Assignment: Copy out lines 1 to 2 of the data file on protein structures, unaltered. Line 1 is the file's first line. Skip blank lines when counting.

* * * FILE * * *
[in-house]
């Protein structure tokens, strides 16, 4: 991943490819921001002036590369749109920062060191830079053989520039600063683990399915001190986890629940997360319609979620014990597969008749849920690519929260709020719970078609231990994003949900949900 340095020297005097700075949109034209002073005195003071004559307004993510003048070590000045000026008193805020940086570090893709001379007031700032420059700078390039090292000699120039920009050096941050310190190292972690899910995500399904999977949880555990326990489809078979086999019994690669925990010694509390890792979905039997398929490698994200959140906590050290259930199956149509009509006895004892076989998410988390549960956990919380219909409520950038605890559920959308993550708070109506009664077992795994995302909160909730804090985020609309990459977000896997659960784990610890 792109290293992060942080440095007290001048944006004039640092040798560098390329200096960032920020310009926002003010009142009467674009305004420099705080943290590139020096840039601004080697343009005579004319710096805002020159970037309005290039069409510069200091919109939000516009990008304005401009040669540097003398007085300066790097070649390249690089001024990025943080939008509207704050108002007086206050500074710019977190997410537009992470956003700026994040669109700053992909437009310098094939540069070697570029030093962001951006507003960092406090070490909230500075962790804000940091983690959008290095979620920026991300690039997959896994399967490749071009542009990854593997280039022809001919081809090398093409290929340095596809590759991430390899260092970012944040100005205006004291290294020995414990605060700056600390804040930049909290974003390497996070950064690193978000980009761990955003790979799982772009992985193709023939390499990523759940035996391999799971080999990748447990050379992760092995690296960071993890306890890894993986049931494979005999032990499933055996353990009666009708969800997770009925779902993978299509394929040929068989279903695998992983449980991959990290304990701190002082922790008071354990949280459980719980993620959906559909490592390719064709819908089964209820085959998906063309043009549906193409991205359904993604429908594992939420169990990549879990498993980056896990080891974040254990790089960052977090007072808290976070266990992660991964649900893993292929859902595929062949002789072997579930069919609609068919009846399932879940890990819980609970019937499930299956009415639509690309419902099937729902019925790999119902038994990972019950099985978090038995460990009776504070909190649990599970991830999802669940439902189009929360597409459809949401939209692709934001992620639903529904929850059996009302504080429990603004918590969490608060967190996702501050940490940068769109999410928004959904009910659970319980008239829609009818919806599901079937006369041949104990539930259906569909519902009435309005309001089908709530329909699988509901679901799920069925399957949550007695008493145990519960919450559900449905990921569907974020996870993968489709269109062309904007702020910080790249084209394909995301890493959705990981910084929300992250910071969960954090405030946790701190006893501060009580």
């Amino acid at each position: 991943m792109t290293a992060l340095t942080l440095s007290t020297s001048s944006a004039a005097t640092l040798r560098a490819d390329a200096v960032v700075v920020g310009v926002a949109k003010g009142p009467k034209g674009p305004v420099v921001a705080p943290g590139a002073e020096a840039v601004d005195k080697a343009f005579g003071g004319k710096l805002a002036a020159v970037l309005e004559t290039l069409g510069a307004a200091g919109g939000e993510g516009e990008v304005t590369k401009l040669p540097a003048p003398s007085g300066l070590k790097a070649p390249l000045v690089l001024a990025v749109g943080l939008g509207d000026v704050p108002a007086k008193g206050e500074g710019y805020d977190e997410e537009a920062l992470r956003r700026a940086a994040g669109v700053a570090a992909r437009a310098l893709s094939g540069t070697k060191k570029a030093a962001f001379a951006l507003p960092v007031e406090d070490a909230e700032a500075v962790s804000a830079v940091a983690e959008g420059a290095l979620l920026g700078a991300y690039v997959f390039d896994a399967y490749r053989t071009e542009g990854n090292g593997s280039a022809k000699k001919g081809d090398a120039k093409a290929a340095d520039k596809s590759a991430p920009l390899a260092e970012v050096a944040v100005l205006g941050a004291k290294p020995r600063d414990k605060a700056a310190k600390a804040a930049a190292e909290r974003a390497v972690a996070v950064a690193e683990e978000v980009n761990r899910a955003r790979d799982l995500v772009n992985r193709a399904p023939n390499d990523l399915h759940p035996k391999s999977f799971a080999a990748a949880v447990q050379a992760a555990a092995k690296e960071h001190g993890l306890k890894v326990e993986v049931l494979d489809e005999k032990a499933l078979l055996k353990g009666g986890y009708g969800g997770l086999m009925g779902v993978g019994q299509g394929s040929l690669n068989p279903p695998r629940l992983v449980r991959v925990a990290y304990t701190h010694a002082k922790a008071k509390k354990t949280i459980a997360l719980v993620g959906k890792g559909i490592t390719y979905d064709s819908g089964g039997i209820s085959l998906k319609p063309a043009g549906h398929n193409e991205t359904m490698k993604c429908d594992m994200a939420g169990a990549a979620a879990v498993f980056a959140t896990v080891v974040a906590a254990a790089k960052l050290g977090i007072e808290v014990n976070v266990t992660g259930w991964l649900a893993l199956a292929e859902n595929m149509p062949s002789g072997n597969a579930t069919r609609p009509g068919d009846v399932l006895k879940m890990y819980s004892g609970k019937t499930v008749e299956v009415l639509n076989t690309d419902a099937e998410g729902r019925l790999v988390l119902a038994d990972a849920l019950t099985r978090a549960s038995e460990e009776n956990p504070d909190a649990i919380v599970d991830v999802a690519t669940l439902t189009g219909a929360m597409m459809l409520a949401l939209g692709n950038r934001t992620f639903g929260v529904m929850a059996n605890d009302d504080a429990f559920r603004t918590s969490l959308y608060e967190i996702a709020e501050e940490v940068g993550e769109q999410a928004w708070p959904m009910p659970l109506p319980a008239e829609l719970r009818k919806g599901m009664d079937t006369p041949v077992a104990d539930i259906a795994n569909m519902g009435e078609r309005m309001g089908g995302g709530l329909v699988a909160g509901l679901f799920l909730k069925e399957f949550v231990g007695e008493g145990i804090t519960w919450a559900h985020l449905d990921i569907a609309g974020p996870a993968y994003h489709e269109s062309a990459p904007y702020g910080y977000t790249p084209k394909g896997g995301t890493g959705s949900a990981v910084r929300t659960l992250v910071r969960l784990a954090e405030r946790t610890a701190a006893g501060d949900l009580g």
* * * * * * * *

[in-house]
């Protein structure tokens, strides 16, 4: 991943490819921001002036590369749109920062060191830079053989520039600063683990399915001190986890629940997360319609979620014990597969008749849920690519929260709020719970078609231990994003949900949900 340095020297005097700075949109034209002073005195003071004559307004993510003048070590000045000026008193805020940086570090893709001379007031700032420059700078390039090292000699120039920009050096941050310190190292972690899910995500399904999977949880555990326990489809078979086999019994690669925990010694509390890792979905039997398929490698994200959140906590050290259930199956149509009509006895004892076989998410988390549960956990919380219909409520950038605890559920959308993550708070109506009664077992795994995302909160909730804090985020609309990459977000896997659960784990610890 792109290293992060942080440095007290001048944006004039640092040798560098390329200096960032920020310009926002003010009142009467674009305004420099705080943290590139020096840039601004080697343009005579004319710096805002020159970037309005290039069409510069200091919109939000516009990008304005401009040669540097003398007085300066790097070649390249690089001024990025943080939008509207704050108002007086206050500074710019977190997410537009992470956003700026994040669109700053992909437009310098094939540069070697570029030093962001951006507003960092406090070490909230500075962790804000940091983690959008290095979620920026991300690039997959896994399967490749071009542009990854593997280039022809001919081809090398093409290929340095596809590759991430390899260092970012944040100005205006004291290294020995414990605060700056600390804040930049909290974003390497996070950064690193978000980009761990955003790979799982772009992985193709023939390499990523759940035996391999799971080999990748447990050379992760092995690296960071993890306890890894993986049931494979005999032990499933055996353990009666009708969800997770009925779902993978299509394929040929068989279903695998992983449980991959990290304990701190002082922790008071354990949280459980719980993620959906559909490592390719064709819908089964209820085959998906063309043009549906193409991205359904993604429908594992939420169990990549879990498993980056896990080891974040254990790089960052977090007072808290976070266990992660991964649900893993292929859902595929062949002789072997579930069919609609068919009846399932879940890990819980609970019937499930299956009415639509690309419902099937729902019925790999119902038994990972019950099985978090038995460990009776504070909190649990599970991830999802669940439902189009929360597409459809949401939209692709934001992620639903529904929850059996009302504080429990603004918590969490608060967190996702501050940490940068769109999410928004959904009910659970319980008239829609009818919806599901079937006369041949104990539930259906569909519902009435309005309001089908709530329909699988509901679901799920069925399957949550007695008493145990519960919450559900449905990921569907974020996870993968489709269109062309904007702020910080790249084209394909995301890493959705990981910084929300992250910071969960954090405030946790701190006893501060009580």